|By Le Williams | 2 years ago|
Assistant Professor Sushant Anand of MIE and his research associates have taken their research to a new level by creating ultra-small (100-400 nm in sizes) nanoemulsions formed by self-assembly of nanoparticles around droplets.
Anand and his team have developed a single-step technique for creating nanoemulsions that are faster, more energy efficient, and smaller.
“Nanotechnology has a huge role to play in dealing with many problems in today’s time,” Anand explains. “Take oil-water emulsions as an example. Going ‘nano’ with droplet sizes can make a huge difference in the shelf-life of many emulsion-based products like cosmetics, food products, drug delivery, and many multi-billion dollar industries.”
Anand added, “Typically surfactant molecules are used to prevent drops from coming together. But such molecules can have adverse effects in many cases. So, there is a growing interest in making surfactant-free nanoparticle stabilized emulsions.”
In order to create emulsions in a traditional way, a very high particle concentration is needed to make small nanoemulsions.
As the director of the Anand Research Group laboratory at UIC, Anand says “Our technique is very scalable and can potentially be used on an industrial level. We have shown that it is highly energy efficient when compared to current techniques of making emulsions, and we were also able to provide a framework on the different factors that control the size of emulsions.”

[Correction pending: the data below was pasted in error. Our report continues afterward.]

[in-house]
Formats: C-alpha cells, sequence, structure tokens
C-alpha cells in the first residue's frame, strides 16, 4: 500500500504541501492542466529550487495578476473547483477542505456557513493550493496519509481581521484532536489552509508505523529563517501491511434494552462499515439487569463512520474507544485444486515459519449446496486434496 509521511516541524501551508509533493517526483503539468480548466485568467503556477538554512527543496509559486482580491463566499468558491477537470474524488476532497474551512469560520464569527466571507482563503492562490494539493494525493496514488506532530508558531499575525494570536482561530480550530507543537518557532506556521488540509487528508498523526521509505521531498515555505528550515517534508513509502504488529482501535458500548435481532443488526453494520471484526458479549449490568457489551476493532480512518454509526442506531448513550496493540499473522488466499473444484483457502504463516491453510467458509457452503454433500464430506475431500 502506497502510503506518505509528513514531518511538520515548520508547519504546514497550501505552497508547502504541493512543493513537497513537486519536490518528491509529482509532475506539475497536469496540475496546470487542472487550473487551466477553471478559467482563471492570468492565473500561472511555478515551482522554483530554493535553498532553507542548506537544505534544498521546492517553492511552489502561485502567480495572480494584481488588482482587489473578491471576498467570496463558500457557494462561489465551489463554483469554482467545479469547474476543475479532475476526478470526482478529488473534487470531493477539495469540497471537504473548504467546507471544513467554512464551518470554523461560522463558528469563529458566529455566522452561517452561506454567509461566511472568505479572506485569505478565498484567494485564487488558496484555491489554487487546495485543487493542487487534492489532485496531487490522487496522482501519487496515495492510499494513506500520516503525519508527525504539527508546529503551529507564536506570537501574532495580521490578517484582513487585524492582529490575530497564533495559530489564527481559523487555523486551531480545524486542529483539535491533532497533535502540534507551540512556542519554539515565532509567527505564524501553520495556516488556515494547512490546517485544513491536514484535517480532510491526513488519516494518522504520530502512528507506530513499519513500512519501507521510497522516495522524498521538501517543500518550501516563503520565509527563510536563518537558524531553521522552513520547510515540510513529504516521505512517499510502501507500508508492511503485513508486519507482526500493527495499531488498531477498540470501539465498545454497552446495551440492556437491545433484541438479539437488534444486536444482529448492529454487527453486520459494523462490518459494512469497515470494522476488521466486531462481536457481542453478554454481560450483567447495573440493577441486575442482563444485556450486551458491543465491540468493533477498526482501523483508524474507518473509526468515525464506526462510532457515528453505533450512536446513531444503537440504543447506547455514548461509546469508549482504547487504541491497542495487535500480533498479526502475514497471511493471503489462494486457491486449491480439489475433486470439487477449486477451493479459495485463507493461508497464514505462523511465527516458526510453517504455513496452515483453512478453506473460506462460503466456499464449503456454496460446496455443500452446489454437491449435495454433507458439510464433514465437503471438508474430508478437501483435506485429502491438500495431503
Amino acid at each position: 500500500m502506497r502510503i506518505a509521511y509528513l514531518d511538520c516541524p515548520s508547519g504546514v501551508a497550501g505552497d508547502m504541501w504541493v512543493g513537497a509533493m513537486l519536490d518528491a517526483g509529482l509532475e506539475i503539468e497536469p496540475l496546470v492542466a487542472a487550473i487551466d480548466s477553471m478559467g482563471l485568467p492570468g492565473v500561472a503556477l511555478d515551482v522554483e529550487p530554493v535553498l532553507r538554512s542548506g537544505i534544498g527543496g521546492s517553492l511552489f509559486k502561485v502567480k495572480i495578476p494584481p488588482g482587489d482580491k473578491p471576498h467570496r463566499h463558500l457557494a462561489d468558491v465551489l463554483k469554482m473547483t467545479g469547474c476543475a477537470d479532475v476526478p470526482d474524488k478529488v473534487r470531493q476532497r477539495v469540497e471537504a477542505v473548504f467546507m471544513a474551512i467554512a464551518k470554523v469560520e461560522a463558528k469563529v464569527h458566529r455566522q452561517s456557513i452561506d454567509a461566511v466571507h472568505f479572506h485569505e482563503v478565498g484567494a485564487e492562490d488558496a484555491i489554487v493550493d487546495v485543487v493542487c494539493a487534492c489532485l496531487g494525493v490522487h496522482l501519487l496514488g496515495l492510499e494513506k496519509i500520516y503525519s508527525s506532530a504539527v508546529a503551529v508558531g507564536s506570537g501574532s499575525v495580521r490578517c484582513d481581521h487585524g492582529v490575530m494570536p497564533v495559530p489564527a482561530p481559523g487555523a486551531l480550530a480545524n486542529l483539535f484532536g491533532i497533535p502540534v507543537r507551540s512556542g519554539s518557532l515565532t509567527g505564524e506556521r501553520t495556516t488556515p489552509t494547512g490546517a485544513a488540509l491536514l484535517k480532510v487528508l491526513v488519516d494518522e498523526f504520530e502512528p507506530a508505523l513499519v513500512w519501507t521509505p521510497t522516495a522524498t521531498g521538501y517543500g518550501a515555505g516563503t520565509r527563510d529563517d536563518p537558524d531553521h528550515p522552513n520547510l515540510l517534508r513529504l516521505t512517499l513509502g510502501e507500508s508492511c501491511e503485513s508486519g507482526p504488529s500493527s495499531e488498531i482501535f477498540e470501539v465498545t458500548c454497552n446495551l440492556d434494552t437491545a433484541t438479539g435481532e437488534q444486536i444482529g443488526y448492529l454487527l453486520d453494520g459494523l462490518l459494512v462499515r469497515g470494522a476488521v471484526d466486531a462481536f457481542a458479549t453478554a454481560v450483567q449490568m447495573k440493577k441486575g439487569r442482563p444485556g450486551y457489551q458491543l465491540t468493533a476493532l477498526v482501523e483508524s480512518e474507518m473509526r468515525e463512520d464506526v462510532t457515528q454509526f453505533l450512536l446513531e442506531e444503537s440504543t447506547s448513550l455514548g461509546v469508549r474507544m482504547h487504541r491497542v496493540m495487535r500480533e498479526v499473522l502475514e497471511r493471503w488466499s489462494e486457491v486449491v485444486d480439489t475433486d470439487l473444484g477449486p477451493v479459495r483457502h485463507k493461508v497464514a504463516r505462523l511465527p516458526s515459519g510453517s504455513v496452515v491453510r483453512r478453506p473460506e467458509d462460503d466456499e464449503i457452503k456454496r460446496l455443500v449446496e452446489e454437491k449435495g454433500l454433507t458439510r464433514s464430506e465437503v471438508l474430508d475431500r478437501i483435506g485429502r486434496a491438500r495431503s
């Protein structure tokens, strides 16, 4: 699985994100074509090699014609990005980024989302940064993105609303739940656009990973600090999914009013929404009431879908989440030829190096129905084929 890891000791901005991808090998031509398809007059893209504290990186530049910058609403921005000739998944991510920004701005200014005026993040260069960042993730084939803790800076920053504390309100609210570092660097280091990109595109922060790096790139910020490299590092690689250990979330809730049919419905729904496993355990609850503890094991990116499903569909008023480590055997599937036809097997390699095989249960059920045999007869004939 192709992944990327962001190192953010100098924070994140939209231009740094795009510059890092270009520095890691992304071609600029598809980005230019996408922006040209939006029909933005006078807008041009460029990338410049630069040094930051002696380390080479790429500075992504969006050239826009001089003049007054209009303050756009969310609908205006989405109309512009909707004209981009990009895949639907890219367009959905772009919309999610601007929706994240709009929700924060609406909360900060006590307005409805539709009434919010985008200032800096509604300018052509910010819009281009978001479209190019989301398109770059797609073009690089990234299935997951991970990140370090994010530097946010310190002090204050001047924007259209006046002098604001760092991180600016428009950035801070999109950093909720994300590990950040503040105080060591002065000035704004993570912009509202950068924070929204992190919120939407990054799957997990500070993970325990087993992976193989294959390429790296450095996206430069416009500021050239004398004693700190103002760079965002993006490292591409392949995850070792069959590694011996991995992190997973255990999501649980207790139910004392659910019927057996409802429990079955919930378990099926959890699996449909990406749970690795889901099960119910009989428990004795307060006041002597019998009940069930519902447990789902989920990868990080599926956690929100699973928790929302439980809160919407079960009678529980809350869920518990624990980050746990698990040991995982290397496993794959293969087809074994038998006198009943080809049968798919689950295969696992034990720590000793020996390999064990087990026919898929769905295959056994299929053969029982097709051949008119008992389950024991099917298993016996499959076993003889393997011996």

The newly discovered technique prepares new gateways and opportunities, from making membranes to drug delivery applications.
Additionally, Anand and Dong Jin Kang, a postdoc working under his directorship, has developed a new way to make simple and complex nanoparticles. This project is noted in a related work that has recently appeared in the journal Nanoscale, titled Nanoparticle Synthesis Via Bubbling Vapor Precursors in Bulk Liquids.